• June said

      Ah yes, I suppose there’s a little ambiguity there! While the meerkat is a member of the mongoose family Herpestidae, it has a different genus (Suricata) from all the animals we commonly call ‘mongoose’ in English, hence my description as “related to [the animals you know as] mongooses”.

      My Fun Facts are aimed at the layman/children’s level, but thanks for the opportunity to add a little further scientific clarification here for anyone else who’s interested 🙂

  4. Karen said

    Thank you, June, for your tutorials. My friends and family are now receiving professional looking amigurumi gifts. Thank you for taking the time to share your expertise. I crochet for fun and your techniques have made it even more enjoyable! — Karen

  5. Di said

    Thank you for designing this little fellow. Very cute indeed. I have a colleague who is meerkat obsessed so will make one for her at some point. He looks fantastic! Cheers Di.

  6. Jennifer B said

    I love the meerkat and hope to make it someday. My friend’s daughter saw the photo and wants one!

  7. Mathilde said

    Great job!

  8. Natalie Drummond said

    Hi June

    Your Meerkat is fantastic. Another great job as always. I really enjoyed reading your blog/emails leading up to it’s release.

    Enjoy your rest and break from lifes demands.

    Take care


  9. He is adorable, June. You always do such a great job capturing the essence of an animal.

  10. alicia said

    Awe it is so cute June! can’t wait to try it out.

  11. Irma said

    Hei june, I like your pattern free,

  12. noemi beatriz lucchesi said

    pasar a castellano

    • Leila Marcial said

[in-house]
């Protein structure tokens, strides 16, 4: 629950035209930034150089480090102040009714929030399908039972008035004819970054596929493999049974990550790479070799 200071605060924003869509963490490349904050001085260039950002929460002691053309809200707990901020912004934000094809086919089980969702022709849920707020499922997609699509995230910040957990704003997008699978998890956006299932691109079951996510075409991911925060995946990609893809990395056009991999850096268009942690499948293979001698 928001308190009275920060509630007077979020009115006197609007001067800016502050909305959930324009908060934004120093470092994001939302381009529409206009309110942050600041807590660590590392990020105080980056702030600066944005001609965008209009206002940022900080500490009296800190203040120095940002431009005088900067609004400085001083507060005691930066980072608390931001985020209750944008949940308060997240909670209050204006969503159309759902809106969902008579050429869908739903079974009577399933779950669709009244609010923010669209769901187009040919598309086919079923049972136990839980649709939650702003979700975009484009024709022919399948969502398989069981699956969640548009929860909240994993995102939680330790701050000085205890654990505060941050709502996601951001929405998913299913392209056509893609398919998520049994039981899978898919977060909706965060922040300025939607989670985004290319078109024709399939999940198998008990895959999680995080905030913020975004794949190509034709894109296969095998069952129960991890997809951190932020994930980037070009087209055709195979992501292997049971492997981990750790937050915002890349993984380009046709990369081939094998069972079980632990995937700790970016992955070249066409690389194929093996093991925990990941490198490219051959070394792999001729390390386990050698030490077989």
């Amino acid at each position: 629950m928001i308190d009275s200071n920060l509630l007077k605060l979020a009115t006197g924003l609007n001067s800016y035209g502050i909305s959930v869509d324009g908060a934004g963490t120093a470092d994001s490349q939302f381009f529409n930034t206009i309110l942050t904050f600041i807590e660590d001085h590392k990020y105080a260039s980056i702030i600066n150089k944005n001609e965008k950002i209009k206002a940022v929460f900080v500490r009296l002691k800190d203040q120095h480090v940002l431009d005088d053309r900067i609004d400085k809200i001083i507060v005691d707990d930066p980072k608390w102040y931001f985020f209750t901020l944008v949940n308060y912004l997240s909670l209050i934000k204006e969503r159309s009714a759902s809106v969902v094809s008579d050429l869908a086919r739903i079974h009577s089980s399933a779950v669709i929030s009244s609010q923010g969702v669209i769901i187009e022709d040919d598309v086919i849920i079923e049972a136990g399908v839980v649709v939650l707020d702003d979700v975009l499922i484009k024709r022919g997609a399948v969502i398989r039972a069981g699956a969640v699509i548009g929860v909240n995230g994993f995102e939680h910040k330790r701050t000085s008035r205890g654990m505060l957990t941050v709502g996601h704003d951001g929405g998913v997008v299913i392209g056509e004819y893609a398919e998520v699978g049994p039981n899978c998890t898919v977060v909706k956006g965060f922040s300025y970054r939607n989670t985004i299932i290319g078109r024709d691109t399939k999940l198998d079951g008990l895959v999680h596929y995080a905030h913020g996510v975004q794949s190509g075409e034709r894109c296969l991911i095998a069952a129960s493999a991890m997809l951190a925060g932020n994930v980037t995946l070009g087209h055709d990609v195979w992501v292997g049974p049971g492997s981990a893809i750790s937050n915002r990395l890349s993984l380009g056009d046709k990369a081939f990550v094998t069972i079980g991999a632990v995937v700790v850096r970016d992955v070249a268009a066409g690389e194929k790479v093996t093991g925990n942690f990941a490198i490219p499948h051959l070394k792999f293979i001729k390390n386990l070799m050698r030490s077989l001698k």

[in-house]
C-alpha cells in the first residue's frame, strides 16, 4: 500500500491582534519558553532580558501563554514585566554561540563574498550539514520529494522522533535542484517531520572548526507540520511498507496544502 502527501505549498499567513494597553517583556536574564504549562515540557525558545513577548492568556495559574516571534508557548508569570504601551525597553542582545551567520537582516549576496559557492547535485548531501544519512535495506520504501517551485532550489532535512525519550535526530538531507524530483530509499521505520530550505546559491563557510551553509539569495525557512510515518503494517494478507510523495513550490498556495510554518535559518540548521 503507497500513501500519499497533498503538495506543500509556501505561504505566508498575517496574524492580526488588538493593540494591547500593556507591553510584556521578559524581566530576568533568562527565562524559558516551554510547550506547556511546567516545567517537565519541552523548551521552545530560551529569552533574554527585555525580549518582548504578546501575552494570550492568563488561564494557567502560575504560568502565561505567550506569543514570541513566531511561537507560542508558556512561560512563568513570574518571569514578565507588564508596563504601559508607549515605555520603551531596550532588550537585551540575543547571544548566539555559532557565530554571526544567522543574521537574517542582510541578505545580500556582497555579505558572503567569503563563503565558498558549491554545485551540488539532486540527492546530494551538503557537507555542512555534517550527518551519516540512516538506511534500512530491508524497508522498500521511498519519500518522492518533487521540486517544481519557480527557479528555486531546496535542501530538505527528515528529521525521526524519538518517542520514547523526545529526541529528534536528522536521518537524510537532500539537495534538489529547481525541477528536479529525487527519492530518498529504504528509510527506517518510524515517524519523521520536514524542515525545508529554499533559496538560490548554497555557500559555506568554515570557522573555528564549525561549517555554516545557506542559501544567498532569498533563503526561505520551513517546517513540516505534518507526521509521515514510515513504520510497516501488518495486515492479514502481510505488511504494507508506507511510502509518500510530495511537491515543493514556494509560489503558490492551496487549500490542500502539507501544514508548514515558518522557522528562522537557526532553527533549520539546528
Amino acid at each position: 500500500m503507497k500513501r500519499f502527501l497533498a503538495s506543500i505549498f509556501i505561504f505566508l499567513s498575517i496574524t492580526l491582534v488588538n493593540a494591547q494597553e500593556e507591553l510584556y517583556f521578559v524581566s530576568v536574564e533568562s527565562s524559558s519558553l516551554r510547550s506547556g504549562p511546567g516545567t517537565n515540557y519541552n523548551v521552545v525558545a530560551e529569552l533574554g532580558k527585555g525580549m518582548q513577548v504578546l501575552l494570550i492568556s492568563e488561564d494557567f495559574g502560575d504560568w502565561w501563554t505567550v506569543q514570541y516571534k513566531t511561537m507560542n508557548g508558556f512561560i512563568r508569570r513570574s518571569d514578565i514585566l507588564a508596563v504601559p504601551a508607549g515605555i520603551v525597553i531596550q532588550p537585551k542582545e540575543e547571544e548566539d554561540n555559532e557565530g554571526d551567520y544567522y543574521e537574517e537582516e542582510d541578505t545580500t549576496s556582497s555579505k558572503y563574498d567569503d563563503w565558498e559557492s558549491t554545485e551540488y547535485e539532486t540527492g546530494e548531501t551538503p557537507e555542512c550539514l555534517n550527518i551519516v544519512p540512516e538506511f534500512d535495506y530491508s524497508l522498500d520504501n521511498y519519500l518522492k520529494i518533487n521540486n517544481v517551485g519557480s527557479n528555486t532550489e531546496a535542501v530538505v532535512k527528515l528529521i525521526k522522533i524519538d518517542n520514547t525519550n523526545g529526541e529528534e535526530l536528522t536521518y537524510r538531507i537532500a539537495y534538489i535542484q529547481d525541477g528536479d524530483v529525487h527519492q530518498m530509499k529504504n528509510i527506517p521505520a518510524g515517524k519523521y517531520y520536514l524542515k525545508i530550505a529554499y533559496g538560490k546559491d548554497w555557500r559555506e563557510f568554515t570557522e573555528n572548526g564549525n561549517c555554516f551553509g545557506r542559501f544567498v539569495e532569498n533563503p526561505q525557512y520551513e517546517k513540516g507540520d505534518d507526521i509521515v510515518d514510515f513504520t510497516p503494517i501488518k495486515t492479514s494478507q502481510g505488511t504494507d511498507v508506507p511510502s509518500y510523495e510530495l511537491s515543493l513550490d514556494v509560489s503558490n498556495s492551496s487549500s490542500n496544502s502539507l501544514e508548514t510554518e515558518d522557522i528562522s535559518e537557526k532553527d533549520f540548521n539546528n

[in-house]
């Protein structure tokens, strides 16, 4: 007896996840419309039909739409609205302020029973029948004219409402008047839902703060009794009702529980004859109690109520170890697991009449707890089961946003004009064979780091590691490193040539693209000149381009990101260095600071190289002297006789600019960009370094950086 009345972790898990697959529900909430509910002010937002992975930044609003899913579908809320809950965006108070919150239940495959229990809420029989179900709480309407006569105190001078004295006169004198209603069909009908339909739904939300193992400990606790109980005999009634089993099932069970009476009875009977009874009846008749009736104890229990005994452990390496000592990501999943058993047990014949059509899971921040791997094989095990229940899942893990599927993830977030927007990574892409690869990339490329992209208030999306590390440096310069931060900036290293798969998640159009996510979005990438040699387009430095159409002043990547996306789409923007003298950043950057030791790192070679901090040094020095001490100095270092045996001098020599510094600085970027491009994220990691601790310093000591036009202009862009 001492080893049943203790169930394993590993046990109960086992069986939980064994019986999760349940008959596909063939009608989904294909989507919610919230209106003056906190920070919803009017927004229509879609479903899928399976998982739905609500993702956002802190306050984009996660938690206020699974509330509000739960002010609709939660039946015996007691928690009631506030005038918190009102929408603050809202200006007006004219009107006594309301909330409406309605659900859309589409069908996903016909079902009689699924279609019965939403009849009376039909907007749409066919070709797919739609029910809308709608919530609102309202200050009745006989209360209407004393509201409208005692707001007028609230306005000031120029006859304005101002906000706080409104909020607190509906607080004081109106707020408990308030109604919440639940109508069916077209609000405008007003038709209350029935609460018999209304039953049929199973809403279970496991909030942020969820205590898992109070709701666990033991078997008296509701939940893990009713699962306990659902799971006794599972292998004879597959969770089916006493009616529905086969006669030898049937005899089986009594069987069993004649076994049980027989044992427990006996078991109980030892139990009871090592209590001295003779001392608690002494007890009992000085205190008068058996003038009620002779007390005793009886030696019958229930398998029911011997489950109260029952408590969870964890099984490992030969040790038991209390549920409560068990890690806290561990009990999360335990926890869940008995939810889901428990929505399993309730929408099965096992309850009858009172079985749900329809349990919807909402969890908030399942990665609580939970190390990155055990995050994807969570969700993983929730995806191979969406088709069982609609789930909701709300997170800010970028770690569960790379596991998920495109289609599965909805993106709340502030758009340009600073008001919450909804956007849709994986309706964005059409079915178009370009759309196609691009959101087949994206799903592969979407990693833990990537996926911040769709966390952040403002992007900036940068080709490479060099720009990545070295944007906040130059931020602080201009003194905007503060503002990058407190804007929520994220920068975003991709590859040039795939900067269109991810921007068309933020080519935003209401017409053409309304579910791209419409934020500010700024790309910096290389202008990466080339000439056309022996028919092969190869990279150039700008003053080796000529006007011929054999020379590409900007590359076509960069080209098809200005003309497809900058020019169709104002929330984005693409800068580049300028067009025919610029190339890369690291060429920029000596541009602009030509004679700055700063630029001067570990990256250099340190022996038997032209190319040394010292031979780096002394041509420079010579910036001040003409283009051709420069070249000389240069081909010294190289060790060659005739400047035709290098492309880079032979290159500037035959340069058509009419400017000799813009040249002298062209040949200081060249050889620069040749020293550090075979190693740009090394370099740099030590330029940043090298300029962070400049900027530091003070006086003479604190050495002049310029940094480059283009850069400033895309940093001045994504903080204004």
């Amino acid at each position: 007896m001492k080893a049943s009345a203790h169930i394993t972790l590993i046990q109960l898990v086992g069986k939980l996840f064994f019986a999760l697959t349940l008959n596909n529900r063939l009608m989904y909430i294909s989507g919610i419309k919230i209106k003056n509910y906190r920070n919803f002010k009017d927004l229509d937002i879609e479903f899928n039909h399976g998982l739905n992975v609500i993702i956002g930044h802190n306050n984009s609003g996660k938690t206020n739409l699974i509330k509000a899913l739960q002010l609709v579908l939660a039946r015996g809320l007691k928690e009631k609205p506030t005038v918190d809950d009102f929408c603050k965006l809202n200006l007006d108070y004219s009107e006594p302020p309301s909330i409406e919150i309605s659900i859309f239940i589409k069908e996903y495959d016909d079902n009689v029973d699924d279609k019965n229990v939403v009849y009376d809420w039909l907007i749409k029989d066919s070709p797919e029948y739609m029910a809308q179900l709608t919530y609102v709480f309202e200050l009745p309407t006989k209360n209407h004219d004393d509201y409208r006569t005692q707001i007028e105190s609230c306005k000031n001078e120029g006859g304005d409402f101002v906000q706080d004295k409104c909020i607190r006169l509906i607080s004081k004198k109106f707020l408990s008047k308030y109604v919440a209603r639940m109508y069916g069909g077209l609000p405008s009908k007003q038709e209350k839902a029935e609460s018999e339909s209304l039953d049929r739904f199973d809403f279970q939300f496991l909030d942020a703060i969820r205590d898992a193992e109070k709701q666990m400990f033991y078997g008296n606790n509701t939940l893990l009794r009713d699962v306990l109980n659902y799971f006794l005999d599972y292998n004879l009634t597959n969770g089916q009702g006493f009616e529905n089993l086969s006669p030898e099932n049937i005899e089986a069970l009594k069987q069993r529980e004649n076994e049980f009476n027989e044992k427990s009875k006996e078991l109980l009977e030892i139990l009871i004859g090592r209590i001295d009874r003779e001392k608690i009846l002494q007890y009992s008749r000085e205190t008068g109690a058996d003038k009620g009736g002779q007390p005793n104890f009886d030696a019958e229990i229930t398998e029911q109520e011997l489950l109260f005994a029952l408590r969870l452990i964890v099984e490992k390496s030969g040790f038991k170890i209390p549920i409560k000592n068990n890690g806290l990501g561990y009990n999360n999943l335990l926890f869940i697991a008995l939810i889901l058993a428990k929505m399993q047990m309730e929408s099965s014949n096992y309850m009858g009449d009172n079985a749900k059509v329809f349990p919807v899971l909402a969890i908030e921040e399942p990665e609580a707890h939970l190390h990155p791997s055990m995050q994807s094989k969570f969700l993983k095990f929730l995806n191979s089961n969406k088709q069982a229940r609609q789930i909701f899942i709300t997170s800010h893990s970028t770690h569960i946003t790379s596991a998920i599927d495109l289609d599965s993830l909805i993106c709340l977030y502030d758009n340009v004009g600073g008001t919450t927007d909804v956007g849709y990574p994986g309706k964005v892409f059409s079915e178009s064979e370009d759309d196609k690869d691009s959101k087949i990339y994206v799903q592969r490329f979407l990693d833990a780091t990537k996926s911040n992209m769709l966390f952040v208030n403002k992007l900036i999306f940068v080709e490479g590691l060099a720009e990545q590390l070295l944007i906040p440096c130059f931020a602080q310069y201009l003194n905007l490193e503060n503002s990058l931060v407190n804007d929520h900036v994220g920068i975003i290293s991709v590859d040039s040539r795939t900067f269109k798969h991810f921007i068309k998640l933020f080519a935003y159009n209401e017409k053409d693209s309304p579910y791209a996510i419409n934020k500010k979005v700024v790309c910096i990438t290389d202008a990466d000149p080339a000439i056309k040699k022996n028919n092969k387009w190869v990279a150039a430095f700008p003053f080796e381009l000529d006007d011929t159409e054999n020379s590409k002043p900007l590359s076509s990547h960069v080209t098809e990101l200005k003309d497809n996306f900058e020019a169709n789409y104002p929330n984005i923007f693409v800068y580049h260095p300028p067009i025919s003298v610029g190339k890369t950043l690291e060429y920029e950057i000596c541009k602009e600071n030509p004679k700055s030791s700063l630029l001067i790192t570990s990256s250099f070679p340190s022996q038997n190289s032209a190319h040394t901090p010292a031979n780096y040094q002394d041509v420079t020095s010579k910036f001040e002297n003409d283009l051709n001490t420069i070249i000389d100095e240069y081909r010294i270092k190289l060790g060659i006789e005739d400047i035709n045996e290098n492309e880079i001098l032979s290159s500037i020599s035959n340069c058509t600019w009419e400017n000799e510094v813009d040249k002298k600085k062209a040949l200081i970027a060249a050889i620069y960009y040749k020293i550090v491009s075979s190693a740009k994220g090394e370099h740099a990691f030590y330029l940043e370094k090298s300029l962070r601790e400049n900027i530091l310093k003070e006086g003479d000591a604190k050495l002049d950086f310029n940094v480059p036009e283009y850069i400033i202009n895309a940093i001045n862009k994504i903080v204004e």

Noemi, me llamo Leila, soy bilingue deseo ayudarte. ?Que necesites saber en Castellano para que yo lo traduzco bien para Vos?

      For everyone else who is English speaking. I only asked Noemi what she would like to have written in Castillian/Spanish spoken in Spain, so that I can translate it we’ll for her.

  13. Miriam said

    The dark patches around the Meerkat’s eyes don’t really act like sunglasses. Sunglasses reduce the amount of light and consequently the ability to see in great detail. This is why for instance athletes who need to judge speed and distance of things like small balls do not wear sunglasses. Their eyes need all the light they can get! However, in baseball at least, players in the outfield will put a smear of black under each eye. Like the Meerkat’s markings it helps reduce glare and heightens contrast which aids in seeing what they need to see. I just wish I knew more about the optics of it.

    • June said

      I should have said ‘sunglasses’ in quotes – you’re right, of course, it’s not really the same 😉 A brief explanation, as far as I understand it: dark colours absorb light and light colours reflect it. Dark patches around the eyes reduce glare being reflected to the eyes from the surrounding fur. It’s the same theory for baseball players etc, although I suspect it’s more effective for meerkats in the desert – after all, they evolved to look this way, so it must have a very noticeable benefit!

  14. Patti S said

    Your meerkat is just beautiful and very realistic looking!! I love him. Thanks